Quartz Daily Brief—Turmoil in Turkey, Fed minutes, privacy watchdogs, cheap beer

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What to watch for today

The thinking behind the taper. The US Federal Reserve releases the minutes of its December meeting, in which it surprised the markets by announcing that it will start to unwind its massive bond-buying program. Investors will comb the documents for clues as to its rationale and how the “taper” will play out in the future.

A euro zone data dump. Several important economic indicators come out, including data on employment and retail sales in the monetary union, as well as the trade balance and factory orders for the bloc’s largest country, Germany.

An early read on US jobs. Analysts expect the private-sector payroll survey from recruitment firm ADP to show that the US added 200,000 new jobs in December, down from 215,000 in November. Although the official jobs numbers on Friday are more important, ADP’s survey was pretty close to them last month, so it’s worth watching.

Event: Talking tech in 2014. Quartz technology editor Christopher Mims, Re/code co-executive editor Kara Swisher, and Wall Street Journal columnist Farhad Manjoo hold a live video discussion on the outlook for technology in 2014 at 1pm ET.

While you were sleeping

The US trade deficit narrowed. Thanks to domestic energy production the country is importing less petroleum, pushing the trade deficit to its lowest level since 2009.

Turkey’s turmoil intensified. The Turkish lira sank to all-time lows as fighting between the government and judiciary escalated. Hundreds of police officers were dismissed in Ankara in seeming retaliation for the arrest of officials on suspicions of corruption.

JP Morgan took what could be its last big fine. This time, the banking giant will pay around $2.6 billion to settle charges that it failed to report suspicious activity by fraudster Bernie Madoff, who was its client. But it could mark the end of the bank’s run of stiff penalties, amounting to $22 billion in the past year.

The US froze. Record cold temperatures broke records across a huge swathe of the country, disrupting travel and pushing up energy prices.

Irish bonds were a hit with investors. Ireland issued bonds for the first time since it exited its international bailout last month. Eager investors bid for more than three times the amount the government sought.

Euro-zone inflation fell. Excluding food and energy, prices rose by only 0.7%, the lowest since the creation of the euro. This may force the European Central Bank to ease monetary policy further when it meets later this week.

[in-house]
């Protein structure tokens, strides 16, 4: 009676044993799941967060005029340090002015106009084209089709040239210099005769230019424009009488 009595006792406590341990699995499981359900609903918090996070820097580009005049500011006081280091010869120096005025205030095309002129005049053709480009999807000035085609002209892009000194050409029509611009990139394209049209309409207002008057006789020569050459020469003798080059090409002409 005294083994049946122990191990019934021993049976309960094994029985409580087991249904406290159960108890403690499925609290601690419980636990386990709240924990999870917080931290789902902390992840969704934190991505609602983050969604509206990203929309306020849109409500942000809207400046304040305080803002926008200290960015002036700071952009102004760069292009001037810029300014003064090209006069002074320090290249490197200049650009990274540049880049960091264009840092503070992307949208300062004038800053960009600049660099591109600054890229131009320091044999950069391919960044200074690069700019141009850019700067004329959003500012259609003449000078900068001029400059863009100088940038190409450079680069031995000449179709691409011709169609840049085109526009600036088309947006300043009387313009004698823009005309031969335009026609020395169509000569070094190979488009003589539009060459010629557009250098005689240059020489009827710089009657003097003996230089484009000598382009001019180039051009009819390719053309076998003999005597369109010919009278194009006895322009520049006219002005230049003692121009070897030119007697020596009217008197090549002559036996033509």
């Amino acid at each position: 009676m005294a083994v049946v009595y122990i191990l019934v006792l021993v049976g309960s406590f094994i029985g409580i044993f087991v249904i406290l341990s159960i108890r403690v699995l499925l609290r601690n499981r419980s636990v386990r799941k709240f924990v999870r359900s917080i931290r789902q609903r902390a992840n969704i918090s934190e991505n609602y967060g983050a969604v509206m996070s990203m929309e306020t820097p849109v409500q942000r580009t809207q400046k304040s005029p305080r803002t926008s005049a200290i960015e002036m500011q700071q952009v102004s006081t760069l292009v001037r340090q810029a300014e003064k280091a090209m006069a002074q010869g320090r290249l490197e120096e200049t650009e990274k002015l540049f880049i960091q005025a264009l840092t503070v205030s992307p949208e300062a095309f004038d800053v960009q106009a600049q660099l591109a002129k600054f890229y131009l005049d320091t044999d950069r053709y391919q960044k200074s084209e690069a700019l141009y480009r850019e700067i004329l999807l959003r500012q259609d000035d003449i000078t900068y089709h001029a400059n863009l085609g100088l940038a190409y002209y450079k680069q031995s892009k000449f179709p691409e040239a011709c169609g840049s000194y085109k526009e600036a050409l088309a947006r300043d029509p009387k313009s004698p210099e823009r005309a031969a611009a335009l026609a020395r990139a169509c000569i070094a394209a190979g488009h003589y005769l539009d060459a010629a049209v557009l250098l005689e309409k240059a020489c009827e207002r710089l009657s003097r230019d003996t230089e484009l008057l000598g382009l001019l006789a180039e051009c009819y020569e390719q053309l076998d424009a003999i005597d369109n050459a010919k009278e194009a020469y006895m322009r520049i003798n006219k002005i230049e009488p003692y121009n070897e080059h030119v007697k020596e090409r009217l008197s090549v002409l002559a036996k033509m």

Quartz obsession interlude

Leo Mirani on how an ageing bureaucrat in a small town in Ireland found himself safeguarding a billion people’s privacy. “Every morning, the man in charge of overseeing how [technology] companies use our data cycles to Heuston station, takes a 50-minute train ride out of Dublin, and walks the last five minutes to his office next to a convenience store in Portarlington, a town of some 7,500 people in the Irish midlands. It is an unlikely place for what has grown to become one of the most important offices in global privacy. But little about this story is likely.” Read more here.

Matters of debate

Company wellness programs might be a waste of money. But this doesn’t necessarily mean that companies shouldn’t have them.

Women are not welcome on the internet. The sheer volume of harassment online is far more than law enforcement agencies can deal with.

Western Europe’s fear of eastern European immigrants is hypocritical. The wave of immigration from Poland and other countries that joined the EU in 2004 was good for everyone.

Business schools are unethical frauds. Not only do they gouge students, they underpay teachers, without delivering what they promise.

Surprising discoveries

Mimes have moved on. The world’s longest-running mime festival opens in London today, and features nothing like what you’d expect if you think it’s all about blokes trapped in imaginary boxes.

Draught beer is cheapest in China. Guangzhou, to be precise, where a pour will set you back a mere 36 US cents.

It’s easy to create your own version of bitcoin. As the Guardian reporter who made one admits, “It’s mostly focused around my face and my name.”

A bullet James Bond would have liked. It expands into a 14-inch-wide spinning buzzsaw as soon as it is fired, improving accuracy in “high pressure situations,” according to its maker.

The trademark Afghani rolled-up hat actually comes from Pakistan. Trade brought the pakol across the border.

Our best wishes for a productive day. Please send any news, comments, cheap beer tips, and top mime moves to You can follow us on Twitter here for updates throughout the day.

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